How to control pests in firewood


My family has spent many weekends splitting, stacking and storing firewood to use during the winter. My first childhood home — a bungalow built in 1925 — relied on wood heat. When my parents upgraded and built a two-story colonial in 2000, the electric furnace in the basement generated the primary source of heat. Although electric heat was a lot less work, it was expensive and the heat wasn’t the same. With nearly 1,300 sq ft more to heat, from the old house to the new house, it always felt cold. So dad decided a wood furnace in the basement would be a good way to supplement the electric furnace while keeping heating costs down.

Whether you rely on or just enjoy the warmth and comfort supplied by a wood-burning stove, preparation starts months in advance with splitting, stacking and storing wood.  Some of the trees we cut down, cleared space for our yard or allowed smaller trees more direct sunlight. However, others had to be removed because they were dying or damaged. We always had to be careful with wood from these trees because it was occasionally inhabited by pests.

Nothing can spoil hard work faster than a pest infestation. Learn how to identify insects that commonly inhabit wood and reduce the presence of pests in your firewood.

Common firewood pests

  • Wood-boring beetles. Wood-boring beetles lay eggs in wood while its still green and are usually already embedded when firewood is cut. Wood-boring beetles will not attack seasoned wood. Some species include long-horned beetles, flathead beetles, Emerald Ash Borer, Bark beetles and ambrosia beetles.
  • Carpenter ants. Carpenter ants will infest wood that has been stacked on the ground for a long period of time or wood that has higher than normal moisture content.
  • Termites. Wood stacked on the ground can become infested with termites, having mud tunnels on the outside or tunnels through the inside. Termites accidentally brought inside are not likely to infest structural wood; however, if termites are found in a pile of firewood stacked close to your home, you may want to have your home inspected.
  • Other pests. Although wood-boring beetles, carpenter ants and termites are the most prevalent firewood pests, you may also find spiders, small beetles, wood roaches, sowbugs, pillbugs, wasps, other types of ants and small flies. Most of these pests are harmless and will vacate the wood within days of being brought indoors.

Keeping pests out of firewood

  1. Cut wood in mid to late fall. Wood that has been cut, stacked and left to season over the winter will be less attractive to borers and other pests that emerge in the spring.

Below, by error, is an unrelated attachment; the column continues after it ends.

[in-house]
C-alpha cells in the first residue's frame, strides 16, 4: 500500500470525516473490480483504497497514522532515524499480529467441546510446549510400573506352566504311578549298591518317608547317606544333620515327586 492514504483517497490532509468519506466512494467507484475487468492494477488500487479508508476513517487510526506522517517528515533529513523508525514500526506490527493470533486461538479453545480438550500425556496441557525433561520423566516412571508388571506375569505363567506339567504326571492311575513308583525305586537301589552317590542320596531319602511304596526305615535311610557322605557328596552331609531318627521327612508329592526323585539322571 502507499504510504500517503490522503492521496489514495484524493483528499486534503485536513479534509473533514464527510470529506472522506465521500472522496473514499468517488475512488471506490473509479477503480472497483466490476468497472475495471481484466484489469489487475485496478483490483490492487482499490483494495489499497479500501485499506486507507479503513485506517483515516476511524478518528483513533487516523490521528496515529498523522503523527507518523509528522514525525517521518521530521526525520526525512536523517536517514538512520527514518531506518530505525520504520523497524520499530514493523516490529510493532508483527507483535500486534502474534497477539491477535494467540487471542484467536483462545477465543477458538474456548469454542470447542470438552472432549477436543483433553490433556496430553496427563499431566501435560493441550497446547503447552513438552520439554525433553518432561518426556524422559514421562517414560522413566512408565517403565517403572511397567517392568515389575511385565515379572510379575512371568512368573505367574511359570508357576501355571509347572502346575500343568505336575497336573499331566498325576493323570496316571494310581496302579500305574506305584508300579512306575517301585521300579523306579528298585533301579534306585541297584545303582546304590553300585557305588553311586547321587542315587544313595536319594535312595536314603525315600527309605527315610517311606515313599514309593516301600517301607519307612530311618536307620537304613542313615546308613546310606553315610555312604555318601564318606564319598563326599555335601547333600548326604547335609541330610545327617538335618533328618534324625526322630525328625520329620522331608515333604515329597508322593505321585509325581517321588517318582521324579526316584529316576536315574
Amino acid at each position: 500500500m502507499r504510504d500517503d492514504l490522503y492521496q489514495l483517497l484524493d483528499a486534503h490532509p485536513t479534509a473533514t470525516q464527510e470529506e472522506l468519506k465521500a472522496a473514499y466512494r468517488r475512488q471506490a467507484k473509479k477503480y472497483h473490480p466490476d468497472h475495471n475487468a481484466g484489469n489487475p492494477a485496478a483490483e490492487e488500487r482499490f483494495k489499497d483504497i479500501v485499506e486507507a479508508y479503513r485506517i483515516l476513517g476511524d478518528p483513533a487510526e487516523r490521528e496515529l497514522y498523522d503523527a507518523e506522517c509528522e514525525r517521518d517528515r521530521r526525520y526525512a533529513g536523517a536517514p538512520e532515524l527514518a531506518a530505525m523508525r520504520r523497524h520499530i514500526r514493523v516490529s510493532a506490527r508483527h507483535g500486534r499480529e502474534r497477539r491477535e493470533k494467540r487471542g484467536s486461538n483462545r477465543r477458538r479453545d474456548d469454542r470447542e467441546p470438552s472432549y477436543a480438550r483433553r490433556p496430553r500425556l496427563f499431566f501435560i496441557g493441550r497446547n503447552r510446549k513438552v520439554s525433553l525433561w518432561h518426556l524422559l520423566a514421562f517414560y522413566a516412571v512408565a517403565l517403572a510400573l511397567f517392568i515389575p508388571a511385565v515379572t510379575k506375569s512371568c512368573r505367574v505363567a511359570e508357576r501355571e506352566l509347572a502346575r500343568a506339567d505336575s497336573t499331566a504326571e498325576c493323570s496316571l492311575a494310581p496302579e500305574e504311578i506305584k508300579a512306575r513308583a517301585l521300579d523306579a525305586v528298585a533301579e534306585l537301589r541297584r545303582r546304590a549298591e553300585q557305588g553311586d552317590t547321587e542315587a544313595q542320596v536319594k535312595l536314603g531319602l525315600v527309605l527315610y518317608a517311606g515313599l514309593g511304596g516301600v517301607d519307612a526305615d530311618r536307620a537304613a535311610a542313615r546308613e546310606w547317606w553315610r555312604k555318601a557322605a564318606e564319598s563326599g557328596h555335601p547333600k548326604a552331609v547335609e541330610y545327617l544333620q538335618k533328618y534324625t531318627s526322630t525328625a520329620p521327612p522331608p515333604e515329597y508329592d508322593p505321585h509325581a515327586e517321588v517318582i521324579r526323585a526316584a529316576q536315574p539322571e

2. Stack wood away from buildings. Better air circulation promotes a more rapid, thorough drying of wood. A quicker drying process reduces the chances of pest problems. Stacking wood away from buildings also reduces the chance of insect or moisture problems in those buildings. Maintain a minimum of 3 feet between a wood stack and building and 20 feet between a wood stack and your home.
  3. Stack wood off the ground. Stacking wood off the ground promotes better air circulation and faster drying also. you can stack wood on top of concrete, blocks, bricks or wood pallets.
  4. Store wood in an area that is dry. Protecting wood from precipitation by covering it with a tarp can help it dry out faster, making it less desirable to pests.
  5. Never stack firewood indoors. Whether it’s your garage, basement, porch or in your home, stacked firewood in a sheltered area can become a residence for rodents and other wildlife.
  6. Rotate your wood. By using the oldest, most seasoned wood first and restacking your piles periodically you can more easily recognize and insect problem before it becomes an infestation.

Dealing with pests inside firewood

  1. Bring wood inside as needed. If your woods does have underdeveloped insect larva inside, introducing it to warmer temperatures can activate it and encourage development inside the wood, allowing them to emerge in your home.
  2. Don’t store wood near living trees. It’s not a good idea to store firewood near living trees because any pests in your firewood could transfer to the living trees once the firewood dries out too much for survival.
  3. Remove surface pests.  Before bringing wood inside, inspect it and shake off any pests on the surface or that are beginning to emerge.

Don’t promote the spread of foreign pests

When firewood is transported from one area to another it can carry with it unwanted, undetected pests that lie dormant in the winter. If you don’t use all the wood by spring, the first warm-up can cause the insects to crawl out of your stack and begin breeding in a new area. It’s best to purchase firewood locally to avoid spreading foreign pests.

Never apply pesticides to wood

It’s not a good idea to apply chemicals to wood as a form of pest control because harmful fumes can be produced once the wood is burned.



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